"First part of camp, we were texting like every night, like 'Hey, what we got on this, Max?' and he'll help us out," Johnston said. "Sometimes it'd be late. I'm like, 'Hey Max, I need that script before I go to sleep,' so it's just this little stuff like that. It makes me even more grateful having those guys here."

As training camp and the preseason began, Davis appeared to have the smoothest adjustment. He starred in the Chargers' first preseason game, scoring on an 81-yard punt return and catching two passes. Meanwhile, Johnston's play fluctuated, with two drops in the opening game, a concern evaluators had with him coming out of college, but he scored a touchdown. Duggan, meanwhile, played limited time, throwing for just 32 yards, and was sacked three times.

Through it all, they helped each other in the group chat and sometimes during games with talks on the sidelines. They sometimes drove together to hotels ahead of games, and Davis and Johnston, who live a few minutes from each other, often go to the Mexican restaurant Javier's in their neighborhood.

"It's been awesome," Duggan said. "I mean, we had a good relationship when we were all at school together. You have familiar faces, which I think makes it easier. So it's fun to be a part of this with those guys."

HE HASN'T BEEN active on a game day this year, but Duggan often serves as somewhat of a coach for Johnston, who comes to Duggan with questions. Duggan often comes to Johnston with suggestions in between plays. In the Week 4 game against the Las Vegas Raiders, for example, Johnston ran a crossing route but didn't execute it in the way he was hoping, so he talked to Duggan.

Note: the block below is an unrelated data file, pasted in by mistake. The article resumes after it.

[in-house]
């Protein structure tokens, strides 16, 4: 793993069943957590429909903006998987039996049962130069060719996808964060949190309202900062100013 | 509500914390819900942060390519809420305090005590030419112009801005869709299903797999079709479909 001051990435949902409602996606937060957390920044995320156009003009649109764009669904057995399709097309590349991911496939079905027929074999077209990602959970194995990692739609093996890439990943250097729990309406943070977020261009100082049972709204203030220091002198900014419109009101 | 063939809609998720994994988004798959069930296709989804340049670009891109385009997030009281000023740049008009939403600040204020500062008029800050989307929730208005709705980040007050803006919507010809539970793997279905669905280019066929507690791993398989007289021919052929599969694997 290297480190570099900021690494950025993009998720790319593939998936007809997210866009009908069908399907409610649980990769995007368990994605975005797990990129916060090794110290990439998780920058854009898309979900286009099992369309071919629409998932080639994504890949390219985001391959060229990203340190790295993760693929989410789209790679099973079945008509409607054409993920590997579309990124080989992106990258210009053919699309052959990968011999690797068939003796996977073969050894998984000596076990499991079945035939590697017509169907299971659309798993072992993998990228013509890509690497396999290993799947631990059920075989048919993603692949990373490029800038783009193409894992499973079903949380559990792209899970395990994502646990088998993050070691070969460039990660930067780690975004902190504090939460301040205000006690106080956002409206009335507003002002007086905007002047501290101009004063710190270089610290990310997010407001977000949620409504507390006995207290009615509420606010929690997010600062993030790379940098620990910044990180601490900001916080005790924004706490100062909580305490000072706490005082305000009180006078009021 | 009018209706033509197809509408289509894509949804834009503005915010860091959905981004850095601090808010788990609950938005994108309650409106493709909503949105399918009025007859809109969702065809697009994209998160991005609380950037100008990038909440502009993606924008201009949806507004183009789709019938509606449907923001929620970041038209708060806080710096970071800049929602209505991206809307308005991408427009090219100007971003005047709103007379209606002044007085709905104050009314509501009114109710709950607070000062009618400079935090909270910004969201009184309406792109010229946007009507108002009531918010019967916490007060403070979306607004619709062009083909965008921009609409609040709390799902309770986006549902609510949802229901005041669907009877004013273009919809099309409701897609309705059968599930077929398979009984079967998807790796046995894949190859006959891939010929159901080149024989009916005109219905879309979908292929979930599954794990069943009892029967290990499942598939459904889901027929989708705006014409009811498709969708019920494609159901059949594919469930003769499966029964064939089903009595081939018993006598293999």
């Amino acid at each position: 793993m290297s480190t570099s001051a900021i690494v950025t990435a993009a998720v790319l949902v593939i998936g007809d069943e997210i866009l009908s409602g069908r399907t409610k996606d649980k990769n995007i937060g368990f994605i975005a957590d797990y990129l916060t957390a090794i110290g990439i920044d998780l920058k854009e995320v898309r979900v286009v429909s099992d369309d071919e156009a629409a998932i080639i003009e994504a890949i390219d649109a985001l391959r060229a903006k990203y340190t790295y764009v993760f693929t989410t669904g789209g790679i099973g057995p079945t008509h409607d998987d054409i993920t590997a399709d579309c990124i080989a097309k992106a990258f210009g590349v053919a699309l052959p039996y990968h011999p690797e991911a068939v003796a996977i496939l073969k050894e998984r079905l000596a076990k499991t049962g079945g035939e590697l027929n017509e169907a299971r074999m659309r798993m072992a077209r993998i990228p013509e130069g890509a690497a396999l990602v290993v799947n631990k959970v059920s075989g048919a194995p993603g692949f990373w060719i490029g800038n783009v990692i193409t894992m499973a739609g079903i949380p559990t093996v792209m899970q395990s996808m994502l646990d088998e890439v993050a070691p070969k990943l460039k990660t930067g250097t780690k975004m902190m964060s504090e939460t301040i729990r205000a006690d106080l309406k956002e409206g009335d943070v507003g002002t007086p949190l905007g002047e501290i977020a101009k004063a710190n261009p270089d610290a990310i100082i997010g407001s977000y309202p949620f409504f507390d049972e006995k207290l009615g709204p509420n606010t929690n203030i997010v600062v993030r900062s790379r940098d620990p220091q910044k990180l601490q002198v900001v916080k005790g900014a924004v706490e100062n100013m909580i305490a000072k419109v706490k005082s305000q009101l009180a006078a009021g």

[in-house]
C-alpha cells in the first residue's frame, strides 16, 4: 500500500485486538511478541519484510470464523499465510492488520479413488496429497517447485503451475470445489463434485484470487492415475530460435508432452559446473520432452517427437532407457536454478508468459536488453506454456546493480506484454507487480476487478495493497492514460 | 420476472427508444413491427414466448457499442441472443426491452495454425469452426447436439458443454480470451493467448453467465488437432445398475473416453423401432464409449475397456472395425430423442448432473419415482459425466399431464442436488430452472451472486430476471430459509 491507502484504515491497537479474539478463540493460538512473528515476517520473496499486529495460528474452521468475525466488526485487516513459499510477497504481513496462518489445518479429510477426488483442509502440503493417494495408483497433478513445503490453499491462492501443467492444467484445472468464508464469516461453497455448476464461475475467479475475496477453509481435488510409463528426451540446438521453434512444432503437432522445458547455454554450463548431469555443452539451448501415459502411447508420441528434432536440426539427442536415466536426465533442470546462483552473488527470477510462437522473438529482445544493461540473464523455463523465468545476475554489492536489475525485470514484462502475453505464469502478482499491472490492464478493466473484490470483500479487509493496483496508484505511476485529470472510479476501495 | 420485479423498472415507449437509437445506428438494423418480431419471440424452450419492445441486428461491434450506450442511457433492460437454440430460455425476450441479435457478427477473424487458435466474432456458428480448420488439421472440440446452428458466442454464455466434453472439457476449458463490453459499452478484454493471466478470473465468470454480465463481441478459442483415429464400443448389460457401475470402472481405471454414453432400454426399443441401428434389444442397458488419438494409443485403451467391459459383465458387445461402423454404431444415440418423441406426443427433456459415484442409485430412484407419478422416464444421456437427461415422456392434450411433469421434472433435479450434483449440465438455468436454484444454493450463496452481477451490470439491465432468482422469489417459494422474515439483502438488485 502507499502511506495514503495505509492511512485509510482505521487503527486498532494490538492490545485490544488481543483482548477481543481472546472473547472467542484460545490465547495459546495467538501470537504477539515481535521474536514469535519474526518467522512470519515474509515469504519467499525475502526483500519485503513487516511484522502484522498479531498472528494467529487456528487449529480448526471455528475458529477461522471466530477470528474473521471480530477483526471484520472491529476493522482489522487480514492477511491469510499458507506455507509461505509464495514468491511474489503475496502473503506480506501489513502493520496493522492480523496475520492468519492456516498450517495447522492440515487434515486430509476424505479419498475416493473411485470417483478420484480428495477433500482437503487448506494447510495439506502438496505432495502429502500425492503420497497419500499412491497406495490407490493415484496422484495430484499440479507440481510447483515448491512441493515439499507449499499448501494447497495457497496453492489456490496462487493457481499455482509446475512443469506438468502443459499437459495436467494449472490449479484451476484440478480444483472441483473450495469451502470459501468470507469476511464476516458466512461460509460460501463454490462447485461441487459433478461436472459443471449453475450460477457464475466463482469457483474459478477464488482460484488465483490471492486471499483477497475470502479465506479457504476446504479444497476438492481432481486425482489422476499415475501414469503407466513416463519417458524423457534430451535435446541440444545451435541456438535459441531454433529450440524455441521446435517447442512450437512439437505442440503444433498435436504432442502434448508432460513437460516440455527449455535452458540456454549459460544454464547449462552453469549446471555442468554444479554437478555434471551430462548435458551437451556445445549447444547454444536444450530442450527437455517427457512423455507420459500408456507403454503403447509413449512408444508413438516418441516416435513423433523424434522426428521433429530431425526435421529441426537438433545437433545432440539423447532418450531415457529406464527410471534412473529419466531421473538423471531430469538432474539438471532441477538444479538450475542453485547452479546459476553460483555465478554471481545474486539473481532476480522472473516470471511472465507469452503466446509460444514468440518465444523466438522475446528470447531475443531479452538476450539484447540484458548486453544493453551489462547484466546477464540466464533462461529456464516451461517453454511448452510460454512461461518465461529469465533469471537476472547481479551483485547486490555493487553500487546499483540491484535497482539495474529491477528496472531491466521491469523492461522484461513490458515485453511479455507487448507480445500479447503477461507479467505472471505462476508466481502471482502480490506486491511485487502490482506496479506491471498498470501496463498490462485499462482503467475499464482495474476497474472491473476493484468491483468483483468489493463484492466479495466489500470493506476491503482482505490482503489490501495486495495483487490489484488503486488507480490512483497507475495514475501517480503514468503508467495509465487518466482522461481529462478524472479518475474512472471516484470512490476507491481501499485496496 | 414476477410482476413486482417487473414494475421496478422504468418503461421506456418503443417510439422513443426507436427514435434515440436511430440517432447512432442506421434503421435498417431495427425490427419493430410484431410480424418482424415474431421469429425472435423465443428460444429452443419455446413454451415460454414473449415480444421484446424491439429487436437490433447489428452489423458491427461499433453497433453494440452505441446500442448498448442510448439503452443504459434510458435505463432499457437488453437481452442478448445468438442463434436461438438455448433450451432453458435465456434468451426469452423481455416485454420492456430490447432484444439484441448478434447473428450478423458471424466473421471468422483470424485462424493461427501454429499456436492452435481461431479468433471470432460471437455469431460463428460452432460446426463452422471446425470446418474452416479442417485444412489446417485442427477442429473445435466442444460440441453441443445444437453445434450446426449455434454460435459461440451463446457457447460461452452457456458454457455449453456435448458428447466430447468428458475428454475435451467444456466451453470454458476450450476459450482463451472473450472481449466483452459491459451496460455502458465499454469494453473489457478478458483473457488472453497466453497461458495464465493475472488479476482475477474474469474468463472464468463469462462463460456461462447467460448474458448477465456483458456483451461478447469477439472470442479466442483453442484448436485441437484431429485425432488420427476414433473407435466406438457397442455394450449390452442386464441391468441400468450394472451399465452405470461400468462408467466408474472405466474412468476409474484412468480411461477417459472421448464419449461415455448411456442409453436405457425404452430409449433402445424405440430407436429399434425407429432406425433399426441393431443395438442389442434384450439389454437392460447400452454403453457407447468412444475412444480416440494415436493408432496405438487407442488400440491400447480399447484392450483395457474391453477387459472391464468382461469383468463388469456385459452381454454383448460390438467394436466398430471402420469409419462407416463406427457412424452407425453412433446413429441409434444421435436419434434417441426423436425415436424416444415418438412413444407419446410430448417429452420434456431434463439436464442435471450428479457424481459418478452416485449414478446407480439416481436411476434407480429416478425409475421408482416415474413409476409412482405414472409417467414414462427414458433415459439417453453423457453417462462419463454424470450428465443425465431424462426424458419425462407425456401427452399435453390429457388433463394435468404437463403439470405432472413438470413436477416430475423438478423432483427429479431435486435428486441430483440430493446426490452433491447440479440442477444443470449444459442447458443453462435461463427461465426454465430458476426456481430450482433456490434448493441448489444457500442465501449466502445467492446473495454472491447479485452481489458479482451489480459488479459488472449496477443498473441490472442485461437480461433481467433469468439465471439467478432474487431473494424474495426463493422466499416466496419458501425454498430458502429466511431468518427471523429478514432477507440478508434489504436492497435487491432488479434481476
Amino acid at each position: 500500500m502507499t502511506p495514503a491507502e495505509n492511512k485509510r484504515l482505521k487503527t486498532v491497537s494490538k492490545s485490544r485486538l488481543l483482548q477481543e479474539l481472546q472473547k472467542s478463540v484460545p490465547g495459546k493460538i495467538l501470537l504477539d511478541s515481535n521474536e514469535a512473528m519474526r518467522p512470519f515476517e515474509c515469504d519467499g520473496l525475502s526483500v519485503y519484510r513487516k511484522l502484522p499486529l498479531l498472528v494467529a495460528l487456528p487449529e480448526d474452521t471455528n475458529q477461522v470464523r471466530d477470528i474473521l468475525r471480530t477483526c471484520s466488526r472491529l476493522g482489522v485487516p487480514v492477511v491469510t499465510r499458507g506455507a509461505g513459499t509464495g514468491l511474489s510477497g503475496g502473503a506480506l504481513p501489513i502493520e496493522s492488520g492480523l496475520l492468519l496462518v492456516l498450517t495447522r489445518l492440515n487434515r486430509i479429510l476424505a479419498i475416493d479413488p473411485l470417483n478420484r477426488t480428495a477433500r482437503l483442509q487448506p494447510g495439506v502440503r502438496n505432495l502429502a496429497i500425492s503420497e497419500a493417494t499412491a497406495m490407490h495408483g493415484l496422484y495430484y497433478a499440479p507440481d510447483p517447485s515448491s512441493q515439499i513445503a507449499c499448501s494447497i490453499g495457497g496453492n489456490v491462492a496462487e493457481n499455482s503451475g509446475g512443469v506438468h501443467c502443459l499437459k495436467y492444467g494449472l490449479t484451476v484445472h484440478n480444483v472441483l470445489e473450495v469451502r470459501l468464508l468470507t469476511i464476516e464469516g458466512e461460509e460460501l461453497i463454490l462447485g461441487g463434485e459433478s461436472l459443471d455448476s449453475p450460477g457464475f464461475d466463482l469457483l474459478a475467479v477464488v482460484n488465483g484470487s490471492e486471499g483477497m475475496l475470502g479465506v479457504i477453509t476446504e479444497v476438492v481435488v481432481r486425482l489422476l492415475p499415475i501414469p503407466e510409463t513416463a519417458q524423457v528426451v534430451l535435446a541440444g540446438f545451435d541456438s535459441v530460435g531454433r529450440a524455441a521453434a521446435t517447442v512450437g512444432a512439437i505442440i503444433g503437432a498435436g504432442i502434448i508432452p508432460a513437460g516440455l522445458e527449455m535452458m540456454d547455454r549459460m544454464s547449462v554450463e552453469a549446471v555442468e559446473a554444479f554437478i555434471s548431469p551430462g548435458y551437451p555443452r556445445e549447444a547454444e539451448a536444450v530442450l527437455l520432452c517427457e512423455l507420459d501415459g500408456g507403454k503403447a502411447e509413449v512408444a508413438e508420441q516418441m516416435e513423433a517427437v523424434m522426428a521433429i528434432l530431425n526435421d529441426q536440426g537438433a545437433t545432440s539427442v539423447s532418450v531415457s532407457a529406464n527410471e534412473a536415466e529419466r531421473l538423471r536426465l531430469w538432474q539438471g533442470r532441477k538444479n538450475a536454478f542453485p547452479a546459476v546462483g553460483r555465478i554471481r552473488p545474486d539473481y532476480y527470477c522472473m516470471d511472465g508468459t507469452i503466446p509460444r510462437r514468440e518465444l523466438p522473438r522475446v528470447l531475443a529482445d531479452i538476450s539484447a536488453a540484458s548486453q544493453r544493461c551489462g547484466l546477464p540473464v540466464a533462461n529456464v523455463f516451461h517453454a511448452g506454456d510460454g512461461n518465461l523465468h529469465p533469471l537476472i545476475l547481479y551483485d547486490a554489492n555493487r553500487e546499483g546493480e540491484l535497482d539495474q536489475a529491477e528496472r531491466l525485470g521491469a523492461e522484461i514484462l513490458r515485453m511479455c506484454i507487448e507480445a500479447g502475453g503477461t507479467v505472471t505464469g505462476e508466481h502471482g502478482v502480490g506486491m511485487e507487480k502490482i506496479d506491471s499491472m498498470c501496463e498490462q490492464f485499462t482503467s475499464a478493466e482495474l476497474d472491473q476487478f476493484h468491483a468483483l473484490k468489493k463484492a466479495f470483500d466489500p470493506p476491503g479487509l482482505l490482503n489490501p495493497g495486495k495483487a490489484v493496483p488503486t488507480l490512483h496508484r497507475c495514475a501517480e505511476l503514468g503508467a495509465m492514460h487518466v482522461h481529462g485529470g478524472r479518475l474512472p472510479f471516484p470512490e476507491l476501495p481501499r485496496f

Johnston is under the most pressure of the group. He was the second receiver taken in the draft, but hasn't produced to the level of the other three first-round receivers taken around him, and other rookie receivers such as Los Angeles Rams' Puka Nacua, who was selected in the fifth round.

Johnston has acknowledged some of that pressure, and his college quarterback is often there to help.

"I didn't get a good look at the defense. I had my head down and was running, and he was just telling me how the safeties were switching and telling me how I should run the next one," Johnston said. "Or he'll sometimes come over to me like, 'This is what I see.' It's just all around helpful, and it still feels like we're in college sometimes when we're talking."

The Chargers' injury list runs long and is populated with some of their best players, including receiver Mike Williams.

That has created opportunities for Johnston and Davis. Against the Raiders, both played their most offensive snaps all season, with Johnston at 32 and Davis at 12. Davis had a rush of 51 yards on the opening drive, the second-longest by a non-running back in team history, and Johnston caught his longest reception of the season on an 18-yard catch in the second quarter.

"It's taken some time but I'm starting to get it," Johnston said of the NFL transition, noting that his time sitting behind the Chargers' more experienced receivers has aided his adjustment.

The trio doesn't have a name yet, though some have deemed the Chargers the Los Angeles Horned Frogs. The team has selected five players from TCU since 2000, the most of any team over that span, most notably running back LaDainian Tomlinson, who leads the franchise in rushing yards and touchdowns.

The closest they have to a moniker is a play the Chargers installed before during Week 4 called "TCU 12," where Johnston and Davis are on the field together. Either way, they say they don't have much interest in finding a nickname for their group, so their group chat will likely remain nameless.

For now, they are 20-something-year-olds still trying to navigate the NFL -- and apartment move-ins.

"We're always gonna lean on each other," Davis said. "You know, if it's ever getting too hard for us or something, we just come to each other and lean on each other. It just has made the transition way easier."